Journal of Homeland Security and Emergency Management
Editor-in-Chief: Renda-Tanali, Irmak
Managing Editor: McGee, Sibel, Ph.D.
4 Issues per year
IMPACT FACTOR 2013: 0.272
5-year IMPACT FACTOR: 0.489
SCImago Journal Rank (SJR): 0.125
Source Normalized Impact per Paper (SNIP): 0.145
Volume 12 (2015)
Volume 11 (2014)
Volume 7 (2010)
Volume 6 (2009)
Volume 5 (2008)
Most Downloaded Articles
- Disaster Resilience Indicators for Benchmarking Baseline Conditions by Cutter, Susan L./ Burton, Christopher G. and Emrich, Christopher T.
- The Evolving Role of the Public Information Officer: An Examination of Social Media in Emergency Management by Hughes, Amanda L. and Palen, Leysia
- A Critical Evaluation of the Incident Command System and NIMS by Buck, Dick A/ Trainor, Joseph E and Aguirre, Benigno E.
- A Social Vulnerability Index for Disaster Management by Flanagan, Barry E./ Gregory, Edward W./ Hallisey, Elaine J/ Heitgerd, Janet L. and Lewis, Brian
- The 'Titanic Syndrome': Risk and Crisis Management on the Costa Concordia by Alexander, David E.
Emerging Dangers from Direct Botulinum Access and Use
1California Western School of Law, University of California, San Diego
2California Western School of Law, University of California, San Diego
3Kaiser Permanente, UCSD School of Medicine
Citation Information: Journal of Homeland Security and Emergency Management. Volume 9, Issue 1, ISSN (Online) 1547-7355, DOI: 10.1515/1547-7355.1973, May 2012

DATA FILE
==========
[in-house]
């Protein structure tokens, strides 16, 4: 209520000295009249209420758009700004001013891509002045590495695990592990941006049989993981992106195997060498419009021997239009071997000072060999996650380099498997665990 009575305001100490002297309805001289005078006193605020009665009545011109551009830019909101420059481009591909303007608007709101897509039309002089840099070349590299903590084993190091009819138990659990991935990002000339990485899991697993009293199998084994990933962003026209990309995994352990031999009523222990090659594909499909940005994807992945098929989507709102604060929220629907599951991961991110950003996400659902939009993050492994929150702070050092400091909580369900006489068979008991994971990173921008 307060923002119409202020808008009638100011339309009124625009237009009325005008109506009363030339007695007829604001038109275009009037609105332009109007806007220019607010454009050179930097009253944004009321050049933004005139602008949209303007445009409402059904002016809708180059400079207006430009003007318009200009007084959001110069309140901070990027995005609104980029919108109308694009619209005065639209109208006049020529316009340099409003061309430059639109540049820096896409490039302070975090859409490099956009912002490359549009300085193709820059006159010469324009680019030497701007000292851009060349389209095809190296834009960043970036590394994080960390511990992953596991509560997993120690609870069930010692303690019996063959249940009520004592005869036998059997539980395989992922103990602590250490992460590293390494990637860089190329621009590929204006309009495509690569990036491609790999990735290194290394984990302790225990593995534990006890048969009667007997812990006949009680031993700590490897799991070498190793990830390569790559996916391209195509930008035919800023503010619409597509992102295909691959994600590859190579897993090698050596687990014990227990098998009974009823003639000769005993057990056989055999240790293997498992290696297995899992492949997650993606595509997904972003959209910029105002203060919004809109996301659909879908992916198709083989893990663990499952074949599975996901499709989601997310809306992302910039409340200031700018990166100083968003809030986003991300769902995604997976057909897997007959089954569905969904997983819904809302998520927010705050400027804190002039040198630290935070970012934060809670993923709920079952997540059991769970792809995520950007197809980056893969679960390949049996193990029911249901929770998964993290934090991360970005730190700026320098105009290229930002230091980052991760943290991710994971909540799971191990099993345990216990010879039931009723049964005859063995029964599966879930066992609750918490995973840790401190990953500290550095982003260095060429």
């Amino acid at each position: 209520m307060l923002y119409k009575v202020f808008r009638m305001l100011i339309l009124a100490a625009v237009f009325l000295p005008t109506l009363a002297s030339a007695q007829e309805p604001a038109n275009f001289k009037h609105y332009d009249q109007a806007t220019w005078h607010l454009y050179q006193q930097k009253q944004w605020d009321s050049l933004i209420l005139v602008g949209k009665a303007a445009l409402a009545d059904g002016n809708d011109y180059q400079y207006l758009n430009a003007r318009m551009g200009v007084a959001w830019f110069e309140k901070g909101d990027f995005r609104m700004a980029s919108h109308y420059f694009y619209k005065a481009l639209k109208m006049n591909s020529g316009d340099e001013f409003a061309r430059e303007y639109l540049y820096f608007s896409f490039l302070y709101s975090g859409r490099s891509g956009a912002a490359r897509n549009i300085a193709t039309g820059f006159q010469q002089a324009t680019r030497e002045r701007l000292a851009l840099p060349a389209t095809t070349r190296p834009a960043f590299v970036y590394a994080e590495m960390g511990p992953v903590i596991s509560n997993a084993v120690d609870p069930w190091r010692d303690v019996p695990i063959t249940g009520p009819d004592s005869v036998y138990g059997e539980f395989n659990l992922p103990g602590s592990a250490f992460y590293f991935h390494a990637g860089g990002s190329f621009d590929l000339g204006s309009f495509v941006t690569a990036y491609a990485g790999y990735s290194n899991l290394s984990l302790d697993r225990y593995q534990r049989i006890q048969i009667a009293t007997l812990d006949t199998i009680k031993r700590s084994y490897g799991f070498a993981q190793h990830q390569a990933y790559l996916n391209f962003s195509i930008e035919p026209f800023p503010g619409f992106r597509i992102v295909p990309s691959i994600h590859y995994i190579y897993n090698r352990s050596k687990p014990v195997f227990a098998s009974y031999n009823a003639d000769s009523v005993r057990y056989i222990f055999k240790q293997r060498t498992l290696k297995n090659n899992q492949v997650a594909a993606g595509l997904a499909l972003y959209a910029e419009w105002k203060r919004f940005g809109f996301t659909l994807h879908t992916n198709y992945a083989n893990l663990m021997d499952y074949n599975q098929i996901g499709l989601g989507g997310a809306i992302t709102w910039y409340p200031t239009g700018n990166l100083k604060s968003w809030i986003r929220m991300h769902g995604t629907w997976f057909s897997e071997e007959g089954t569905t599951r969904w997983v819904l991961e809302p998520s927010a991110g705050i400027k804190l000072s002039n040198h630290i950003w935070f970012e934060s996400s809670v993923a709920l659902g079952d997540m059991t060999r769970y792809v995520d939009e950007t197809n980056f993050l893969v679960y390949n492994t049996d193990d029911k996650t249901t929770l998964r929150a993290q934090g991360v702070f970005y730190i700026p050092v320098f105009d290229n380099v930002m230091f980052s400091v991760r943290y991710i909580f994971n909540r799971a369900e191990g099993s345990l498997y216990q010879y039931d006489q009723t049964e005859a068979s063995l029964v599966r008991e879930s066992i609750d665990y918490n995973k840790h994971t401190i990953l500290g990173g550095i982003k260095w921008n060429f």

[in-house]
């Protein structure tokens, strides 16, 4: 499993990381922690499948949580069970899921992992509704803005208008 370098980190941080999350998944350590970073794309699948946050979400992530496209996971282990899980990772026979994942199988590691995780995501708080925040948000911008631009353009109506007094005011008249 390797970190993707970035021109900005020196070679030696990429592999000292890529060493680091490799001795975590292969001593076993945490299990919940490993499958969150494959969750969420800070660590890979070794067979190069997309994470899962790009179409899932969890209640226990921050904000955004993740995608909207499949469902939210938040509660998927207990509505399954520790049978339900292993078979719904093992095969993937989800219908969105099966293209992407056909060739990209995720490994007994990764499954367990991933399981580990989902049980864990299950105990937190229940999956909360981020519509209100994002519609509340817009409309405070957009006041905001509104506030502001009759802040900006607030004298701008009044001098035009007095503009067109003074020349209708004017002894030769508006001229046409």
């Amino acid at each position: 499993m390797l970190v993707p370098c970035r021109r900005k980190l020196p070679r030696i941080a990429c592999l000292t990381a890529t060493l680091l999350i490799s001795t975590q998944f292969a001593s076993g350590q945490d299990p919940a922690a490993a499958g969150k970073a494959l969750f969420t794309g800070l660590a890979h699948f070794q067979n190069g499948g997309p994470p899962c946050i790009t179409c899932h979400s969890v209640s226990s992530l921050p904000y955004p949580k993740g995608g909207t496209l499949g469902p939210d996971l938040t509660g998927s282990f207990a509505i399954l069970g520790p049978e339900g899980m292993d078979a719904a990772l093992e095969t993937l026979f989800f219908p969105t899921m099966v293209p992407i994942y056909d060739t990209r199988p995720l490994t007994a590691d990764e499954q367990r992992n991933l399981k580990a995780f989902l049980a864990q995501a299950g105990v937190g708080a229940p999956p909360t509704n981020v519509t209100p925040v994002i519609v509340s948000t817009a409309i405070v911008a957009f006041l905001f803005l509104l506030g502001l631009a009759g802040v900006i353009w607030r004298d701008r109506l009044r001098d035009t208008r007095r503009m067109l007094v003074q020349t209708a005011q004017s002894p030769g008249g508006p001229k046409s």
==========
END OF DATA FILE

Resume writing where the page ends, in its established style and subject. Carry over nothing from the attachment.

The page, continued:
- Published Online:
Botulinum toxin (BTX-A) is the most deadly substance known. Yet it has clinical applications, particularly cosmetic uses. With the latter’s exploding popularity, unauthorized BTX-A is emerging from suspect sources. In combination with the Internet as a virtually unregulated marketplace, BTX-A is available for direct purchase and use. This represents a safety threat against individuals and civil society. Since extant technology and Internet marketing can easily target individual consumers by changing BTX-A concentration and pose risks for society by scaling up production for terrorist purposes, BTX-A availability is a homeland security threat. To address this, BTX-A should be deemed a controlled substance subjecting it to track-and-trace and other requirements. Simultaneously, this categorization would subject it to federal law requiring Drug Enforcement Agency registration and state licensure for sales. This relatively simple step can be a strategy adopted for other high risk materials and an international approach to limit the availability of potentially harmful materials.